## Philosophy Lexicon of Arguments | |||

Identity: Two objects are never identical. Identity is a single object, to which may be referred to with two different terms. The fact that two descriptions mean a single object may be discovered only in the course of an investigation._____________ Annotation: The above characterizations of concepts are neither definitions nor exhausting presentations of problems related to them. Instead, they are intended to give a short introduction to the contributions below. – Lexicon of Arguments. | |||

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I 208ff Identity/Davidson/Quine: we are unable to pick out the relationship that is constitutive for the knowledge of the identity of an object. The reason is that every property can be considered as relevant. If the mind can only think if it establishes a clear relationship to the object, then thought is impossible. (QuineVsRussell). Identity: does not work without conceptual scheme. Identity: QuineVsHume, QuineVsLeibniz: Confusion of word and object: there is no relation between different objects but relationship between singular terms - a = b different names. --- I 211 Copula forms indefinite singular term: no longer Fa but a = b = E.g. Agnes = a lamb - but: Agnes bleats: Fa. --- I 211 Synonymy and analyticity is graded, identity is absolute. --- I 365 Identity conditions strong/weak/(s):> E.g. Paul and Elmar. --- II 23 Identity/absolutely distinguishable: open sentence only fulfilled by an object. - Relatively distinguishable: only fulfilled in the given order. - Identity: Objects that are not relatively distinguishable, not all objects that are not absolutely distinguishable. --- I 397 Theseus ship: it is not about the term "the same" but the term "ship" - each general term has its own individuation principle. --- II 156ff Individuation: in our world moment-to-moment individuation by predicates - for objects at random (everything can be the object), for predicates crucial truth value. - Identification between possible worlds: is dependent on predicates - for body also from space displacement, composition, etc., therefore not cross-worlds- "The same object" is meaningless -> single Term, instead predicate. --- Geach I 238 Identity/GeachVsQuine: Thesis: identity is relative - if someone says x is identical to y, this is an incomplete expression - it is an abbreviation for "x is the same A as y" - (weird that Frege has not supported this) - Identity/tradition/Geach: can be expressed by a single scheme: (1) l- Fa (x) (Fx ux = a) - in everyday language: whatever is always true of something that is identical to an object y, is true of a and vice versa - from which we derive the law of self-identity from: l- a = a if we take Fx for x unequal to a then scheme (1) provides us with: (2) l- (a unequal a) Vx (x unequal a u x = a) - the results in l a = a. --- Geach I 240 But Geach pro relative identity. --- Quine V 86 I/Quine: initially only means for extending the time pointing - then itself relative mass term: E.g. "the same dog as" - used for individuation of absolute general term E.g. "dog" - Geach: this is a reduction to a relative term - Quine. : that does not work when objects overlap. --- V 89 Identity/Geach: only with respect to general terms, the same thing. --- V 161 Identity: restricted: in terms of general term: "the same apple" - unrestricted: Learning: 1. anyone who agrees with the sentences [a = b] and [a is a g] also agrees to [b a g] ((s) transitivity) - 2. disposition, to agree on [a = b] , if it is recognized that one can agree [b is a g] due to [a is a g] for any g. - Relative identity: also these I. is relative, because the identity scale depends on words - [a = b] can get wrong when adding new terms. --- I 162 Definition identity/Set Theory/Quine: x = y as the statement y is element of every class, from which x is element - characterization of the identity by using all relative clauses. --- V 162 Definition identity/Set Theory/Quine: with quantification over classes is x = y defined as the statement y is a member of each class, from which x is element. - Language learning: here initially still substitutional quantification - then no class, but exhaustion of relative clauses. --- VII 65 ~ Identity/Quine: important: the demand for processes or temporally extended objects - by assuming identity rather than flow kinship, one speaks of the flow instead of stages. --- IX 24 Definition identity/Quine: we can now simplify: for y = z - y = z stands for x (x e y x e z) - because we have identified the individuals with their classes. --- X 90 Definiton identity/Quine: then we define "x = y" as an abbreviation for:. Ax ↔ Ay (z) (bzx ↔ bzy. Bxz ↔ Byz .Czx ↔ Czy .Cxz ↔ Cyz (z') (Dzz'x ↔.... .. Dzz'y .Dzxz'↔ Dzyz' Dxzz '↔ Dyzz')) - i.e. that the objects u x. y are not distinguishable by the four predicates, not even in terms of the relation to other objects z and z'. --- X 99 Identity/Quine: only defined (in our appearance theory of set theory) between variables, not defined between abstraction expressions or their schema letters. --- XII 71 Relative identity/Quine: results from ontological relativity, because no entity without identity - only explicable in the frame theory. - E.g. distinguishability of income classes. _____________ Explanation of symbols: Roman numerals indicate the source, arabic numerals indicate the page number. The corresponding books are indicated on the right hand side. ((s)…): Comment by the sender of the contribution. |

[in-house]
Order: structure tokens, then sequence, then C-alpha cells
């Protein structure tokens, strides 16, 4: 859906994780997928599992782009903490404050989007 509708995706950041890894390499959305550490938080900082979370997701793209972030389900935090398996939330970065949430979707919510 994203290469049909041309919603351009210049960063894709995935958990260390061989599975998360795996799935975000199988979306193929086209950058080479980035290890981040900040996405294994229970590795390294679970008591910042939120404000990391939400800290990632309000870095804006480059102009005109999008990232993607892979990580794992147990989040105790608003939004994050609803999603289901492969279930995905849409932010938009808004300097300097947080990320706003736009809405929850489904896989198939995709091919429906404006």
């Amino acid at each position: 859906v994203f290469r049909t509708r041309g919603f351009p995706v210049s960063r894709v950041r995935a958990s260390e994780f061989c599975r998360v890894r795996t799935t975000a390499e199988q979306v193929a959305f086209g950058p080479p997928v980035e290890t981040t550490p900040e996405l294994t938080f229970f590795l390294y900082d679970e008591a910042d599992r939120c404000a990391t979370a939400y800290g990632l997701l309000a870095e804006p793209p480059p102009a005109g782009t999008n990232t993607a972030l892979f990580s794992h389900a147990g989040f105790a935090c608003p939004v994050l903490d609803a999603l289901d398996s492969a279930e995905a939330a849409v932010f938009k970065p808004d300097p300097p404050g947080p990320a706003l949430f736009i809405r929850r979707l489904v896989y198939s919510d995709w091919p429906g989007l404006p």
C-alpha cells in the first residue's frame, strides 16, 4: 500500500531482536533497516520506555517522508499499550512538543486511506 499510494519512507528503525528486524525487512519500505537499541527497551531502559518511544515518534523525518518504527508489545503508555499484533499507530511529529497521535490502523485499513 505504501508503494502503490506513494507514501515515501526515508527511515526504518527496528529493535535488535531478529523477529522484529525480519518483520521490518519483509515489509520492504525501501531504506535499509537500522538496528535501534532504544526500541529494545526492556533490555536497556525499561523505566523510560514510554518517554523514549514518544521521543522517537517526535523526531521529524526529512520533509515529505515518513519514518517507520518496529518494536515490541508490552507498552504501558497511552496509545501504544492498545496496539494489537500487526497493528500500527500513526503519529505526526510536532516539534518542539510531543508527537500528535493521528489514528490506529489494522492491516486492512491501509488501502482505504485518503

Q I W.V.O. Quine Wort und Gegenstand Stuttgart 1980 Q II W.V.O. Quine Theorien und Dinge Frankfurt 1985 Q III W.V.O. Quine Grundzüge der Logik Frankfurt 1978 Q IX W.V.O. Quine Mengenlehre und ihre Logik Wiesbaden 1967 Q V W.V.O. Quine Die Wurzeln der Referenz Frankfurt 1989 Q VI W.V.O. Quine Unterwegs zur Wahrheit Paderborn 1995 Q VII W.V.O. Quine From a logical point of view Cambridge, Mass. 1953 Q VIII W.V.O. Quine Bezeichnung und Referenz InZur Philosophie der idealen Sprache, J. Sinnreich (Hg), München 1982 Q X W.V.O. Quine Philosophie der Logik Bamberg 2005 Q XII W.V.O. Quine Ontologische Relativität Frankfurt 2003 Gea I P.T. Geach Logic Matters Oxford 1972 |

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Ed. Martin Schulz, access date 2017-06-28